Equilibrium conditions are the laws that govern statics. Statics is the science that studies the forces that are applied to a body to describe a system in equilibrium. We will say that a system is in equilibrium when the bodies that form it are at rest, that is, without movement. The forces that are applied to a body can be in three ways:

**-Angular** forces **:** Two forces are said to be angular, when they act on the same point at an angle. **-Colinear** forces **:** Two forces are collinear when the line of action is the same, although the forces can be in the same direction or in opposite directions. **-Parallel forces:**

Two forces are parallel when their directions are parallel, that is, the lines of action are parallel, and can also be applied in the same direction or in the opposite direction. Around us we can find numerous bodies that are in balance. The physical explanation for this to occur is due to the equilibrium conditions:

**-First equilibrium condition:** We will say that a body is in translational equilibrium when the resultant force of all the forces acting on it is null: ∑ F = 0.

Mathematically, in the case of coplanar forces, it must be fulfilled that the arithmetic sum of the forces or their components that are in the positive direction of the X axis is equal to the components that are in the negative direction. Similarly, the arithmetic sum of the components that are in the positive direction of the Y axis must be equal to the components that are in the negative direction:

On the other hand, from the geometric point of view, it must be observed that the forces acting on a body in equilibrium have a graph in the form of a closed polygon; since in the forces graph, the origin of each force is represented from the end of the previous force, as we can see in the following image. The fact that your graph corresponds to a closed polygon verifies that the resulting force is null, since the origin of the first force (F1) coincides with the end of the last one (F4).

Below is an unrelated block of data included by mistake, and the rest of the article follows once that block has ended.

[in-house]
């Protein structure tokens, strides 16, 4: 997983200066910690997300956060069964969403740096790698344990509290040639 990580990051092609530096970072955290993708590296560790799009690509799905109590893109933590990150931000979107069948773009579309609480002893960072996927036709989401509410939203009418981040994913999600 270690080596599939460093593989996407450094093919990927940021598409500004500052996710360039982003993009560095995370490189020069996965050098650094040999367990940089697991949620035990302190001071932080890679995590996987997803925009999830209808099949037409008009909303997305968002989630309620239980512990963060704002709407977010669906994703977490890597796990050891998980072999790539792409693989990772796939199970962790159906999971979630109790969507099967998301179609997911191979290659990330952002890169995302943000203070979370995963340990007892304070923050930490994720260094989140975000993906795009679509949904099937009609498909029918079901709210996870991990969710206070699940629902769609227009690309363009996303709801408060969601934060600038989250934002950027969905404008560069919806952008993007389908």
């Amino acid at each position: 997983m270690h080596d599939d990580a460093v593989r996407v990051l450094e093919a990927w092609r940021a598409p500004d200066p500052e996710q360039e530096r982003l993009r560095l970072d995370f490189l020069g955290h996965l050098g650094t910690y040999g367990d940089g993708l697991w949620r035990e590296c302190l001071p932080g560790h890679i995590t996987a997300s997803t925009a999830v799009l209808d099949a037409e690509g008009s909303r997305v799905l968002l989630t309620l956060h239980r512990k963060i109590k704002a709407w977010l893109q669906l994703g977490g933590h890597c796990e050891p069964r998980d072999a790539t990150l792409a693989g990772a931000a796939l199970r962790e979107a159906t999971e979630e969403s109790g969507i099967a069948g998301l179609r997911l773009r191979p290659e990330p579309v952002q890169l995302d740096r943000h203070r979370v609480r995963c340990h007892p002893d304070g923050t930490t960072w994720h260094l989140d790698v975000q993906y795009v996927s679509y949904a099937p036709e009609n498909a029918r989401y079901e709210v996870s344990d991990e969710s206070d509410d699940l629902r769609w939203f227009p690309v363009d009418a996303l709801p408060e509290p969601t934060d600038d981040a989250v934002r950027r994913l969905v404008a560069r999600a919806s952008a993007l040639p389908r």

**-Second equilibrium condition:** On the other hand, we will say that a body is in rotation equilibrium when the sum of all the forces exerted on it with respect to any point is null. Or put another way, when the sum of the torques is zero. In this case, from the mathematical point of view, and in the previous case in which the forces are coplanar; it must be fulfilled that the sum of the moments or forces associated with anti-clockwise rotations (counterclockwise), must be equal to the arithmetic sum of the moments or forces that are associated with hourly rotations ( clockwise):

A body is in translational and rotational equilibrium when the two equilibrium conditions are verified simultaneously. These equilibrium conditions become, thanks to vector algebra, a system of equations whose solution will be the solution of the equilibrium condition.